The decision is a setback for the ethics committee, which had hoped to conclude the Waters trial during the lame-duck session of Congress. The announcement comes one day after the committee recommended the House censure Rangel for committing 11 violations of House ethics rules.
In her statement Friday, Waters said the new material in question was a document the committee has had since Oct. 29, and argued that it didn’t provide any new “significant” information. Without spelling out exactly what the document is, Waters said it shows only that she was working to ensure that the bill that awarded the money to OneUnited was drafted to assist small and minority institutions generally.
“The document does not reflect any action on behalf of any specific company,” she said. “Although the Committee continues to insist that the ‘small bank language’ was drafted to benefit only one institution, the facts do not support that assertion; in fact, the documentary record directly contradicts it.”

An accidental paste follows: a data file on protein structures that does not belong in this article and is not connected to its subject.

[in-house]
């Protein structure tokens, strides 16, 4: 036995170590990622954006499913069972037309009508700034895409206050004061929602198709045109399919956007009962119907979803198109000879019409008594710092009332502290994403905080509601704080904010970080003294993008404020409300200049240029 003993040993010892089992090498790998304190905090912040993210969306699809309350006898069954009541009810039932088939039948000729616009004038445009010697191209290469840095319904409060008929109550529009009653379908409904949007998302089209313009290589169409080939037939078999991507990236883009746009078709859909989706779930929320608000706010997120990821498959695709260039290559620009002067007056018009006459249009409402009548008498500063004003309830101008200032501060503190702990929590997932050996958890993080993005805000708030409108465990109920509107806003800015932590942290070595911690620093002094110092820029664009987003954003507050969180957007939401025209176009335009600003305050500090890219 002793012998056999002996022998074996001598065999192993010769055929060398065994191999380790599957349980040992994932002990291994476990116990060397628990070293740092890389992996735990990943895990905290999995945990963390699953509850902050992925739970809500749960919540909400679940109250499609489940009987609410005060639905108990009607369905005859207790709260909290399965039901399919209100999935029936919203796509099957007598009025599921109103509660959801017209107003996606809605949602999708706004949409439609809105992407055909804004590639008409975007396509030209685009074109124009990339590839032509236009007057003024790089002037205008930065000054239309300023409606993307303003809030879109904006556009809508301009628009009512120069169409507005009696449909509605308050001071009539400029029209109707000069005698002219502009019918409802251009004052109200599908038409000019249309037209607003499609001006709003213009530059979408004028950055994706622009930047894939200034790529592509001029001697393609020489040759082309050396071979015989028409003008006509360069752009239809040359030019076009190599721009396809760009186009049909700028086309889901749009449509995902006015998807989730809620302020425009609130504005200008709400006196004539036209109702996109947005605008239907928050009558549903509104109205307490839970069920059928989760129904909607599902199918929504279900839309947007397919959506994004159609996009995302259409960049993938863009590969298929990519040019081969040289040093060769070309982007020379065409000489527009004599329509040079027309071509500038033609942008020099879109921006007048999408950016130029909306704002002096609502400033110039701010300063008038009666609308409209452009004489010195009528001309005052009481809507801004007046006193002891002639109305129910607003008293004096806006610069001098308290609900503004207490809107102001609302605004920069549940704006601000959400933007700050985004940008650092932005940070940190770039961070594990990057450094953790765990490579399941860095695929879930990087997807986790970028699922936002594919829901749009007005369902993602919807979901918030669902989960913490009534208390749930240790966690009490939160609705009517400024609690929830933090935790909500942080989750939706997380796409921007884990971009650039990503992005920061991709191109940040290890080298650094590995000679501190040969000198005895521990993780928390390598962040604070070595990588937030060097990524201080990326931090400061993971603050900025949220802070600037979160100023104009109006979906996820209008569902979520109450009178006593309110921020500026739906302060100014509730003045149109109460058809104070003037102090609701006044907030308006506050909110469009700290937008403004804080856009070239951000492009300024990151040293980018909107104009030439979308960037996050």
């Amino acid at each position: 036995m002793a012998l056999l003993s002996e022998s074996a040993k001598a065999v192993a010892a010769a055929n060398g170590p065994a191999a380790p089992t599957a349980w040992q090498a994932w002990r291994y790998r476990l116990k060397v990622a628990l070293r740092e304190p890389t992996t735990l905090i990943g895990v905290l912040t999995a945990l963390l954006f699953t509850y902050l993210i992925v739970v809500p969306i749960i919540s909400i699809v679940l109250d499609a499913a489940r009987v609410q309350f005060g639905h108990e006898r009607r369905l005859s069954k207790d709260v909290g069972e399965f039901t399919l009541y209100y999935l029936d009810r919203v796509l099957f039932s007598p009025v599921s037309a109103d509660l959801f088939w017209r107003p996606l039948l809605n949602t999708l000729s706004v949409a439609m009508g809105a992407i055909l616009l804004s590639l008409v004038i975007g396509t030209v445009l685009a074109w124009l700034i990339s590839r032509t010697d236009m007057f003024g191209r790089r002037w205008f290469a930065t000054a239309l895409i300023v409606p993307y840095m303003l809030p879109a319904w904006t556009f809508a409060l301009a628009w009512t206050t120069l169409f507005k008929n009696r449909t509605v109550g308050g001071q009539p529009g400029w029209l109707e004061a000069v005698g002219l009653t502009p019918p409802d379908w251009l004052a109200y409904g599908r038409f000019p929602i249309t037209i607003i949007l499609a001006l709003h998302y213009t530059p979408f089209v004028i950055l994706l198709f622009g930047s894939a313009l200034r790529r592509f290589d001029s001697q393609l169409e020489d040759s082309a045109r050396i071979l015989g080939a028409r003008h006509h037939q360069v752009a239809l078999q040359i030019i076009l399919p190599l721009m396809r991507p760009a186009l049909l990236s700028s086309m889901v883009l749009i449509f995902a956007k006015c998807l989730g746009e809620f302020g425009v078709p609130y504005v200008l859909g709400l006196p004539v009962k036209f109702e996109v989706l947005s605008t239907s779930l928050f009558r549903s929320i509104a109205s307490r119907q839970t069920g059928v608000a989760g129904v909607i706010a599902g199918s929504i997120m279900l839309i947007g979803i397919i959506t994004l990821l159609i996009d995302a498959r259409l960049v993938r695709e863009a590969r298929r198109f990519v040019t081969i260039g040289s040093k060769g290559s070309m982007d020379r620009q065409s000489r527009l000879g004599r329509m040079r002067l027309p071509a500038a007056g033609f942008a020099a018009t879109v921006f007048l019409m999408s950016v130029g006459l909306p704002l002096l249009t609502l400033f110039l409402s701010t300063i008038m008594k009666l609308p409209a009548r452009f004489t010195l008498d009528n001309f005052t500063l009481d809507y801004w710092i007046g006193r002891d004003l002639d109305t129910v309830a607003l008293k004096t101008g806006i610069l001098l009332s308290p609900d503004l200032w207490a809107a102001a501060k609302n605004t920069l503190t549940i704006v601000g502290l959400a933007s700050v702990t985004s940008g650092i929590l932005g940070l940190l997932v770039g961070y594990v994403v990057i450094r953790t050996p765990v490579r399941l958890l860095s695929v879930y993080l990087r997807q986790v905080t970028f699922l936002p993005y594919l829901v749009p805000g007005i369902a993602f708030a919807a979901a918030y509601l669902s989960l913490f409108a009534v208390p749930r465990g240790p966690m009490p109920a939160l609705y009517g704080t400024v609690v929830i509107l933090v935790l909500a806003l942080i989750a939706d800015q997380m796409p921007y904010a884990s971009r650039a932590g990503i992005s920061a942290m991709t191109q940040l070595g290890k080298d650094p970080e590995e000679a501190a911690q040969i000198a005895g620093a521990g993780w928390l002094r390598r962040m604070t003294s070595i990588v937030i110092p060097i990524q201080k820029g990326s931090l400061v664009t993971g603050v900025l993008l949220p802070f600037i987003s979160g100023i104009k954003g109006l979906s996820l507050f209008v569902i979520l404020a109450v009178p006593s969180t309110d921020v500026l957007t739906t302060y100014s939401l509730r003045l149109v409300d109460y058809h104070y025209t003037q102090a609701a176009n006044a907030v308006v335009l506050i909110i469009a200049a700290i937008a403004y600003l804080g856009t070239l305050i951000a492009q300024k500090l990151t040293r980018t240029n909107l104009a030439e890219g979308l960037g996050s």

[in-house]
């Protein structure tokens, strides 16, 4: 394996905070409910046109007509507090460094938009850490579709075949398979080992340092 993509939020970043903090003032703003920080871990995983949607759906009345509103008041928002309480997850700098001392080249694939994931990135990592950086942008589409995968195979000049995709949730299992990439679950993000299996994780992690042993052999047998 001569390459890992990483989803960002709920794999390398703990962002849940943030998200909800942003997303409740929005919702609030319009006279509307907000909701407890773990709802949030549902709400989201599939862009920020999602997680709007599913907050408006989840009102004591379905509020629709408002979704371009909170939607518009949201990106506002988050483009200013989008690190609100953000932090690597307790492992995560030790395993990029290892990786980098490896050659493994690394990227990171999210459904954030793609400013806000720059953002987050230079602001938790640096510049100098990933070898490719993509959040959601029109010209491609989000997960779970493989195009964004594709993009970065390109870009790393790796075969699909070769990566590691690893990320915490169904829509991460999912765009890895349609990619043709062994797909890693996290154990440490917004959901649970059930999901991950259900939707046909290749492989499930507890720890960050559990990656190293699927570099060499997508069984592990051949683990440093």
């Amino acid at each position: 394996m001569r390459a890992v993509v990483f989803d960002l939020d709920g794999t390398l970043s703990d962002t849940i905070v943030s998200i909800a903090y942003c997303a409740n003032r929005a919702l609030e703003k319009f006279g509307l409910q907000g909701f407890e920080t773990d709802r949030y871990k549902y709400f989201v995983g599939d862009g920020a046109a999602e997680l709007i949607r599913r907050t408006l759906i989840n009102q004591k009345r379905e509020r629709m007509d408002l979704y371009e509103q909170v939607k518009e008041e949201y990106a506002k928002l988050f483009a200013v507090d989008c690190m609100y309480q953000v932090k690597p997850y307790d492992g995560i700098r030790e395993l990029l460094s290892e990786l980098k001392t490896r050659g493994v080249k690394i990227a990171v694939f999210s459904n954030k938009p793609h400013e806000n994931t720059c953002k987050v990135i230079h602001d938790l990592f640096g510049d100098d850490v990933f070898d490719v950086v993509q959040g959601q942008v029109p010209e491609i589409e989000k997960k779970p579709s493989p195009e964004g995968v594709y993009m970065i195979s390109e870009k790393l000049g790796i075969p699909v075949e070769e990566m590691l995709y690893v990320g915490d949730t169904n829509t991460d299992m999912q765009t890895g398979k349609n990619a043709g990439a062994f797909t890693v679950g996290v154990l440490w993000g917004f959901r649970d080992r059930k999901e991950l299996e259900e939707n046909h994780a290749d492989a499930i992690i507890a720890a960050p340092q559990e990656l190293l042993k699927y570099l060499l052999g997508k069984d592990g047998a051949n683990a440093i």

Waters also said she is puzzled by the committee’s delay.
“If this evidence is so damning, the Committee should present its case before the public, as we asked them to do when I first learned of their desire to postpone the hearing,” she said. “Apparently the Committee now recognizes, as I have maintained, that there was no benefit, no improper action, no failure to disclose, no one influenced, and there is no case.”
The Federal Communications Commission (FCC) has a Christmas gift in store for the phone and cable industry: it may move ahead on its controversial net-neutrality regulations three days before Christmas.
An FCC source confirmed on Friday that the commission plans to push its December meeting back by a week, meaning it will fall on the 22nd of the month. That’s the same meeting in which analysts say the agency may move forward on its controversial net-neutrality proposal.
Though the FCC has not confirmed that it will vote on net neutrality this year, rumors are swirling that it will.